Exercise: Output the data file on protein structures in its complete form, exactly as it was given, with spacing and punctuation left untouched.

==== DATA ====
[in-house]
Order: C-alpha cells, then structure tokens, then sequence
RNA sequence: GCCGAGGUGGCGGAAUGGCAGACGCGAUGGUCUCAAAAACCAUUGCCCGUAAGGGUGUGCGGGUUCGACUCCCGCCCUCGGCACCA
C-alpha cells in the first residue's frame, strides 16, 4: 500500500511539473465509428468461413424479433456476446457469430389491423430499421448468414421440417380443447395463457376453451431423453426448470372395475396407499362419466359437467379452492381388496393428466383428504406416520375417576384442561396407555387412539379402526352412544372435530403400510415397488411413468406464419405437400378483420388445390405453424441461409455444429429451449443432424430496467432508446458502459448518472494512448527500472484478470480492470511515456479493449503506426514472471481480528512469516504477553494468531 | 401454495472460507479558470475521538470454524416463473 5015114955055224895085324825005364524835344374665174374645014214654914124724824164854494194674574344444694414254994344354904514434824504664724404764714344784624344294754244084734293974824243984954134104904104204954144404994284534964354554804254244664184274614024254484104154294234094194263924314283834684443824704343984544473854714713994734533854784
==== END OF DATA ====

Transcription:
[in-house]
Order: C-alpha cells, then structure tokens, then sequence
RNA sequence: GCCGAGGUGGCGGAAUGGCAGACGCGAUGGUCUCAAAAACCAUUGCCCGUAAGGGUGUGCGGGUUCGACUCCCGCCCUCGGCACCA
C-alpha cells in the first residue's frame, strides 16, 4: 500500500511539473465509428468461413424479433456476446457469430389491423430499421448468414421440417380443447395463457376453451431423453426448470372395475396407499362419466359437467379452492381388496393428466383428504406416520375417576384442561396407555387412539379402526352412544372435530403400510415397488411413468406464419405437400378483420388445390405453424441461409455444429429451449443432424430496467432508446458502459448518472494512448527500472484478470480492470511515456479493449503506426514472471481480528512469516504477553494468531 | 401454495472460507479558470475521538470454524416463473 5015114955055224895085324825005364524835344374665174374645014214654914124724824164854494194674574344444694414254994344354904514434824504664724404764714344784624344294754244084734293974824243984954134104904104204954144404994284534964354554804254244664184274614024254484104154294234094194263924314283834684443824704343984544473854714713994734533854784